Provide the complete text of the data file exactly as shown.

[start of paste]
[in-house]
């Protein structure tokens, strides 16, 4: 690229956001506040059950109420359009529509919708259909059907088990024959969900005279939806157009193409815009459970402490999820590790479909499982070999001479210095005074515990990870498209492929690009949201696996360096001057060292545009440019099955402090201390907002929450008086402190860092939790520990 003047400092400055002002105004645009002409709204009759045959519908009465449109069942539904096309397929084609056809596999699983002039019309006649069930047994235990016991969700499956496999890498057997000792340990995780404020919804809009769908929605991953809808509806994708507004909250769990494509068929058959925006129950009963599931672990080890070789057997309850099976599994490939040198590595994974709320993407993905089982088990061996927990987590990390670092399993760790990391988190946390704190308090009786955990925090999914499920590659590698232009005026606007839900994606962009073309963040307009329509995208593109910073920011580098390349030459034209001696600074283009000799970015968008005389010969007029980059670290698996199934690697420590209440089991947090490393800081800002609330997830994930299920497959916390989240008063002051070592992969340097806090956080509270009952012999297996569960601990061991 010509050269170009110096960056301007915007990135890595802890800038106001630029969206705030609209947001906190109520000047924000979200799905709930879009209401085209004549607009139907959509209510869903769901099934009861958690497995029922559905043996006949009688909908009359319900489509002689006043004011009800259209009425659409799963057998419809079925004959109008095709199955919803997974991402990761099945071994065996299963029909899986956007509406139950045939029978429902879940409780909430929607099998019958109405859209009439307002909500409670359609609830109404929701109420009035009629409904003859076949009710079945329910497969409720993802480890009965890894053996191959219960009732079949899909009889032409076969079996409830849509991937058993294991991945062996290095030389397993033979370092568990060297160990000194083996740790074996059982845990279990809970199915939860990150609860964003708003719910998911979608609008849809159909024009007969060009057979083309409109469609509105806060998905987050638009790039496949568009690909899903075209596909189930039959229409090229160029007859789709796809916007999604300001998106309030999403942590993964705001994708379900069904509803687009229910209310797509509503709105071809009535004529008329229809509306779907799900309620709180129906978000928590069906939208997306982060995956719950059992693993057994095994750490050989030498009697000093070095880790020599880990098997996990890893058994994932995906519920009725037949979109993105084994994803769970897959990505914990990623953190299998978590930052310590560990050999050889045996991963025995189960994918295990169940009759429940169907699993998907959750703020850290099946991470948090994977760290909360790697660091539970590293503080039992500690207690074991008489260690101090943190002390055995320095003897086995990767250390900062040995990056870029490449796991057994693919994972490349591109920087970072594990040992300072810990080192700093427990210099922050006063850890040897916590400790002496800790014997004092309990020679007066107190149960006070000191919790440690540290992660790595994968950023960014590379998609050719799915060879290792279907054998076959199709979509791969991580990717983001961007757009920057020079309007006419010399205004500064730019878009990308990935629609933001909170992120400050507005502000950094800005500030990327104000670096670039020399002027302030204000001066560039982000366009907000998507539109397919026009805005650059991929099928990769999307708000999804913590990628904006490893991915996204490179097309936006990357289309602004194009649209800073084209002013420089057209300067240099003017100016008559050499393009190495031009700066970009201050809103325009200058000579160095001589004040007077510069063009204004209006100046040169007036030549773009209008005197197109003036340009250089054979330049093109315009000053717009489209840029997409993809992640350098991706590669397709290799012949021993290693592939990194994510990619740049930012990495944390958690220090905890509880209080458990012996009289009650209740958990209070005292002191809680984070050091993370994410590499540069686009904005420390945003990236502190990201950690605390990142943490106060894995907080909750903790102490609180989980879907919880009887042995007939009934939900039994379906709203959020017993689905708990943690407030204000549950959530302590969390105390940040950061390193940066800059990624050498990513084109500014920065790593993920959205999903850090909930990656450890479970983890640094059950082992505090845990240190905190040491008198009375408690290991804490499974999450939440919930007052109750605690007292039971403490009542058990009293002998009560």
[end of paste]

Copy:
[in-house]
């Protein structure tokens, strides 16, 4: 690229956001506040059950109420359009529509919708259909059907088990024959969900005279939806157009193409815009459970402490999820590790479909499982070999001479210095005074515990990870498209492929690009949201696996360096001057060292545009440019099955402090201390907002929450008086402190860092939790520990 003047400092400055002002105004645009002409709204009759045959519908009465449109069942539904096309397929084609056809596999699983002039019309006649069930047994235990016991969700499956496999890498057997000792340990995780404020919804809009769908929605991953809808509806994708507004909250769990494509068929058959925006129950009963599931672990080890070789057997309850099976599994490939040198590595994974709320993407993905089982088990061996927990987590990390670092399993760790990391988190946390704190308090009786955990925090999914499920590659590698232009005026606007839900994606962009073309963040307009329509995208593109910073920011580098390349030459034209001696600074283009000799970015968008005389010969007029980059670290698996199934690697420590209440089991947090490393800081800002609330997830994930299920497959916390989240008063002051070592992969340097806090956080509270009952012999297996569960601990061991 010509050269170009110096960056301007915007990135890595802890800038106001630029969206705030609209947001906190109520000047924000979200799905709930879009209401085209004549607009139907959509209510869903769901099934009861958690497995029922559905043996006949009688909908009359319900489509002689006043004011009800259209009425659409799963057998419809079925004959109008095709199955919803997974991402990761099945071994065996299963029909899986956007509406139950045939029978429902879940409780909430929607099998019958109405859209009439307002909500409670359609609830109404929701109420009035009629409904003859076949009710079945329910497969409720993802480890009965890894053996191959219960009732079949899909009889032409076969079996409830849509991937058993294991991945062996290095030389397993033979370092568990060297160990000194083996740790074996059982845990279990809970199915939860990150609860964003708003719910998911979608609008849809159909024009007969060009057979083309409109469609509105806060998905987050638009790039496949568009690909899903075209596909189930039959229409090229160029007859789709796809916007999604300001998106309030999403942590993964705001994708379900069904509803687009229910209310797509509503709105071809009535004529008329229809509306779907799900309620709180129906978000928590069906939208997306982060995956719950059992693993057994095994750490050989030498009697000093070095880790020599880990098997996990890893058994994932995906519920009725037949979109993105084994994803769970897959990505914990990623953190299998978590930052310590560990050999050889045996991963025995189960994918295990169940009759429940169907699993998907959750703020850290099946991470948090994977760290909360790697660091539970590293503080039992500690207690074991008489260690101090943190002390055995320095003897086995990767250390900062040995990056870029490449796991057994693919994972490349591109920087970072594990040992300072810990080192700093427990210099922050006063850890040897916590400790002496800790014997004092309990020679007066107190149960006070000191919790440690540290992660790595994968950023960014590379998609050719799915060879290792279907054998076959199709979509791969991580990717983001961007757009920057020079309007006419010399205004500064730019878009990308990935629609933001909170992120400050507005502000950094800005500030990327104000670096670039020399002027302030204000001066560039982000366009907000998507539109397919026009805005650059991929099928990769999307708000999804913590990628904006490893991915996204490179097309936006990357289309602004194009649209800073084209002013420089057209300067240099003017100016008559050499393009190495031009700066970009201050809103325009200058000579160095001589004040007077510069063009204004209006100046040169007036030549773009209008005197197109003036340009250089054979330049093109315009000053717009489209840029997409993809992640350098991706590669397709290799012949021993290693592939990194994510990619740049930012990495944390958690220090905890509880209080458990012996009289009650209740958990209070005292002191809680984070050091993370994410590499540069686009904005420390945003990236502190990201950690605390990142943490106060894995907080909750903790102490609180989980879907919880009887042995007939009934939900039994379906709203959020017993689905708990943690407030204000549950959530302590969390105390940040950061390193940066800059990624050498990513084109500014920065790593993920959205999903850090909930990656450890479970983890640094059950082992505090845990240190905190040491008198009375408690290991804490499974999450939440919930007052109750605690007292039971403490009542058990009293002998009560």